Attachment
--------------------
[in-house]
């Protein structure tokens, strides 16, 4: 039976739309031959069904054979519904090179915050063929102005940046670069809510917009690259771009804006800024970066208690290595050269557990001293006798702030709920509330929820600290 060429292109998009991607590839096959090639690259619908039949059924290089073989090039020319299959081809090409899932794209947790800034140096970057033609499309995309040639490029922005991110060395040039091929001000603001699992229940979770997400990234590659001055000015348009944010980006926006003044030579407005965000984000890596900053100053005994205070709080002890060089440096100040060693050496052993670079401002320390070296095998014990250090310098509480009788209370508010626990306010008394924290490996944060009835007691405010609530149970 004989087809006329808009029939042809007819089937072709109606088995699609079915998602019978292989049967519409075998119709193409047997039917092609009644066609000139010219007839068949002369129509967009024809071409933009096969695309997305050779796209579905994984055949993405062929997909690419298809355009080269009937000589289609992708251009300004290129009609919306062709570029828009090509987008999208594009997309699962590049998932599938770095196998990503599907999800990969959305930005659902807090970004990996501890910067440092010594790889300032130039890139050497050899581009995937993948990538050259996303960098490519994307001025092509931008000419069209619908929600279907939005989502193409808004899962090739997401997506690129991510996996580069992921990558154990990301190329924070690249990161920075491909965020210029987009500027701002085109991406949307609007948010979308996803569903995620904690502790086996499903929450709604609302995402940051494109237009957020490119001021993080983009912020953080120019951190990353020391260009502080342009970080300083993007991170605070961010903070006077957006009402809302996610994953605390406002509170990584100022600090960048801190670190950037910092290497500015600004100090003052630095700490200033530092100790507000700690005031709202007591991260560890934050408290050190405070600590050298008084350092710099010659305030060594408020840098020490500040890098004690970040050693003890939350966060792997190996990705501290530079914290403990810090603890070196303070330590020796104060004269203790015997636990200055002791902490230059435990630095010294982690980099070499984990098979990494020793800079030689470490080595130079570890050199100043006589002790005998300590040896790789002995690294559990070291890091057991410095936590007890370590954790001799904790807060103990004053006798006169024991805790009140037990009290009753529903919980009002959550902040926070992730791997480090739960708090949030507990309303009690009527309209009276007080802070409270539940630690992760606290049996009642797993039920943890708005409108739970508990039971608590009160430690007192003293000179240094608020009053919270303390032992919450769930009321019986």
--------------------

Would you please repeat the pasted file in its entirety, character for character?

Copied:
[in-house]
């Protein structure tokens, strides 16, 4: 039976739309031959069904054979519904090179915050063929102005940046670069809510917009690259771009804006800024970066208690290595050269557990001293006798702030709920509330929820600290 060429292109998009991607590839096959090639690259619908039949059924290089073989090039020319299959081809090409899932794209947790800034140096970057033609499309995309040639490029922005991110060395040039091929001000603001699992229940979770997400990234590659001055000015348009944010980006926006003044030579407005965000984000890596900053100053005994205070709080002890060089440096100040060693050496052993670079401002320390070296095998014990250090310098509480009788209370508010626990306010008394924290490996944060009835007691405010609530149970 004989087809006329808009029939042809007819089937072709109606088995699609079915998602019978292989049967519409075998119709193409047997039917092609009644066609000139010219007839068949002369129509967009024809071409933009096969695309997305050779796209579905994984055949993405062929997909690419298809355009080269009937000589289609992708251009300004290129009609919306062709570029828009090509987008999208594009997309699962590049998932599938770095196998990503599907999800990969959305930005659902807090970004990996501890910067440092010594790889300032130039890139050497050899581009995937993948990538050259996303960098490519994307001025092509931008000419069209619908929600279907939005989502193409808004899962090739997401997506690129991510996996580069992921990558154990990301190329924070690249990161920075491909965020210029987009500027701002085109991406949307609007948010979308996803569903995620904690502790086996499903929450709604609302995402940051494109237009957020490119001021993080983009912020953080120019951190990353020391260009502080342009970080300083993007991170605070961010903070006077957006009402809302996610994953605390406002509170990584100022600090960048801190670190950037910092290497500015600004100090003052630095700490200033530092100790507000700690005031709202007591991260560890934050408290050190405070600590050298008084350092710099010659305030060594408020840098020490500040890098004690970040050693003890939350966060792997190996990705501290530079914290403990810090603890070196303070330590020796104060004269203790015997636990200055002791902490230059435990630095010294982690980099070499984990098979990494020793800079030689470490080595130079570890050199100043006589002790005998300590040896790789002995690294559990070291890091057991410095936590007890370590954790001799904790807060103990004053006798006169024991805790009140037990009290009753529903919980009002959550902040926070992730791997480090739960708090949030507990309303009690009527309209009276007080802070409270539940630690992760606290049996009642797993039920943890708005409108739970508990039971608590009160430690007192003293000179240094608020009053919270303390032992919450769930009321019986």